The female part of the family lightened their labour by songs, one of which was composed extempore; for I was myself the subject of it. It was sung by one of the young women, the rest joining in a sort of chorus. The air was sweet and plaintive, and the words, literally translated, were these.mil The winds roared, and the rains fell.-The poor white man, faint and weary, came and sat under our tree.--He has no mother to bring him milk; no wife to grind his corn. Chorus. Let us pity the white man; no mother has he, &c. &c."-At the end of the volume, we find these words formed into verse by the Duchess of Devonshire, and set to music by Ferrari. The song is as follows :
• The loud wind roar'd, the rain fell fast :
The White Man yielded to the blast: ,
For him, the milk or corn prepare.
m . The storm is o'er ; the tempest past; .
The wind is heard in whispers low ; -
The King of Bambarra, having heard, from the Moors of Sego, unfavourable reports of Mr. P., sent him a bag containing five thousand kowries, and an order to quit Sego; in consequence of which, the traveller proceeded eastward along the banks of the Niger, Near to a town called Kabba, he abserved the people collecting the fruit of the Shea trees, from which the vegetable butter is prepared. : * These trees (says Mr. P.) grow in great abundance all over this part of Bambárra. They are not planted by the natives, but are found growing naturally in the woods; and, in clearing wood land for cultivation, every tree is cut down but the Shea. The tree itself very much resembles the American oak; and the fruit, from the kernel of which, being, fast dried in the sun, the butter is prepared, by boiling the kernel in water, has somewhat the appearance of a Spanish olive. The kernel is enveloped in a sweet pulp, under a thin green rind; and the butter produced from it, besides, the ad. vantage of its keeping the whole year without salt, is whiter, firmer, and, to my palate, of a richer flavour, than the best butter I ever tasted made from cow's milk. The growth and preparation of this commodity seem to be among the first objects of African industry in this and the neighbouring states; and it constitutes a main article of their inland commerce.'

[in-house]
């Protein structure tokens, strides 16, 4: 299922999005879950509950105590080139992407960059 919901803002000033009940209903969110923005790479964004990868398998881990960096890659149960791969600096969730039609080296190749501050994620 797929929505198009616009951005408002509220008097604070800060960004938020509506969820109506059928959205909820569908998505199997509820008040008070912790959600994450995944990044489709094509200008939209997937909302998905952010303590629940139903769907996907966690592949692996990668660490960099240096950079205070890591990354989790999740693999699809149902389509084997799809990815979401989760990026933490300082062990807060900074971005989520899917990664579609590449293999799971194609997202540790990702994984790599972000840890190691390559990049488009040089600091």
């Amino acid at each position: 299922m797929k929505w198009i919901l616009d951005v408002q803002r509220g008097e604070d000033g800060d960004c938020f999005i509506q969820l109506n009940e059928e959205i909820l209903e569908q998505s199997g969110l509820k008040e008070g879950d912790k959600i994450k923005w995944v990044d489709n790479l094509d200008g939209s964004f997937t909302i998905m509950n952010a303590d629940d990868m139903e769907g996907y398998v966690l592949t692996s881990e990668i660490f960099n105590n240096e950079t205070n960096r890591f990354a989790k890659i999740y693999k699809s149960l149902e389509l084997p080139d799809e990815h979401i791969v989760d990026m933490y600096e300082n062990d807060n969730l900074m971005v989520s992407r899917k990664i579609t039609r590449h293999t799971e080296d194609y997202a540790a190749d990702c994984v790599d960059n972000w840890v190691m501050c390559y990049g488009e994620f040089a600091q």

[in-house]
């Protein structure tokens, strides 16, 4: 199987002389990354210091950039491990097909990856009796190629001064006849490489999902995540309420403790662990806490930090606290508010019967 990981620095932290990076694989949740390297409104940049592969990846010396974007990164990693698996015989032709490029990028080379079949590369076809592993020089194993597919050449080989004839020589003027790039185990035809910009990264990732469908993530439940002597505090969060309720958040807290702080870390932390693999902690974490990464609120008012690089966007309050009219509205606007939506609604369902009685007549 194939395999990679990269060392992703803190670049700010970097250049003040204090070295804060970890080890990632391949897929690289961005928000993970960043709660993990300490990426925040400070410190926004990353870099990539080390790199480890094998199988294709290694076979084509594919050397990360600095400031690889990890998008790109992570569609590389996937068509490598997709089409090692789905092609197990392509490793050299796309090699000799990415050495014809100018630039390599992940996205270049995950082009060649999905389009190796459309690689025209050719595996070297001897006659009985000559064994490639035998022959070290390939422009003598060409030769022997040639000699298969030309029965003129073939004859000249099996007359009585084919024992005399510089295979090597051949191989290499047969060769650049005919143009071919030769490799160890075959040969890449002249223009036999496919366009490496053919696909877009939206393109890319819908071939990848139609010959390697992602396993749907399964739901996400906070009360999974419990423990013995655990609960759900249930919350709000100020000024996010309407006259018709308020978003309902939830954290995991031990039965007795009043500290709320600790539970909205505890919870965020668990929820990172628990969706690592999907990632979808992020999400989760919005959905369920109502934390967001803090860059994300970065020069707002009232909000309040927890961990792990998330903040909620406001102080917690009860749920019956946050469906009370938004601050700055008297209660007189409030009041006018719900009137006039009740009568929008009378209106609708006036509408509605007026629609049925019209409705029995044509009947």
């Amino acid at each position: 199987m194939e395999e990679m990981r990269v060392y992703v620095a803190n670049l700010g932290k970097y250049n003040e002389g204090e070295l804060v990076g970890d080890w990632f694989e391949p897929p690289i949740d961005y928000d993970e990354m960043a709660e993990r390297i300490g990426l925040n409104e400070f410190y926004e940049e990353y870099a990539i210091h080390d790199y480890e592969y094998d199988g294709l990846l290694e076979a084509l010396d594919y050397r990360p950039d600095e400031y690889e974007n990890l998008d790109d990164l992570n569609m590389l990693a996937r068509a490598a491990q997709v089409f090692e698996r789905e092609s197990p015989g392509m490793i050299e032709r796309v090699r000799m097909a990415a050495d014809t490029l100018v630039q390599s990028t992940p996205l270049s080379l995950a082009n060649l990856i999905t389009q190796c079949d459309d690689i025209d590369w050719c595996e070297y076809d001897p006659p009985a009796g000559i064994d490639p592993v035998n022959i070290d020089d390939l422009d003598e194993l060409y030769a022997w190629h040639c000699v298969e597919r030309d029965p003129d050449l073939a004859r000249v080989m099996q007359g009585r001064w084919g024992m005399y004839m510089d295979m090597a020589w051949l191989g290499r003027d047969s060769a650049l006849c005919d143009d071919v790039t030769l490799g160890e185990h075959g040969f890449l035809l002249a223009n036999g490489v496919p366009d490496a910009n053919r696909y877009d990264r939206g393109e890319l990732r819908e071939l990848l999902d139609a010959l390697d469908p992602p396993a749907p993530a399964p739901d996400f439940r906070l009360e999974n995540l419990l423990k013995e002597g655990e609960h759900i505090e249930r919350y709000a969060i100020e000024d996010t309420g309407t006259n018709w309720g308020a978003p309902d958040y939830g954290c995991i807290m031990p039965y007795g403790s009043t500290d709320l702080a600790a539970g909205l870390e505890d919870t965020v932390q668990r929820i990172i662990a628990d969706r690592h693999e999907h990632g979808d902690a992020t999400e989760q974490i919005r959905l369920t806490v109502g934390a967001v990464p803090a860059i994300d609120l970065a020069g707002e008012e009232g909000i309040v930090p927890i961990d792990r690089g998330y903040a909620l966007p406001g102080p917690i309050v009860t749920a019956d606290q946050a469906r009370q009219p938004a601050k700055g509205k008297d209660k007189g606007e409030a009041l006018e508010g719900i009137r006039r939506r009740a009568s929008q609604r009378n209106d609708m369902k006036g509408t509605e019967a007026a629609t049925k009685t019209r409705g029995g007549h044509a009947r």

Pursuing his course along the banks of the Niger, which are very delightful, Mr. Park passed through the towns of Modiboo and Kea, and reached Moorzan; here he crossed the Niger to Silla, the end of his journey eastward. The reasons which determined him to proceed no farther are sufficient to justify him ; he was worne down by sickness, hunger, and fatigue; he was without any article of value to procure provisions; the King of Bambarra's kowries were nearly spent; if he were to subsist by charity, he must rely on Moorish charity; if he continued his journey, it must be through a country subjected to the power of Moors, and he had experienced the
* Kowries, or small shells, 250 of which are nearly equal in value to a shilling
. : . Moors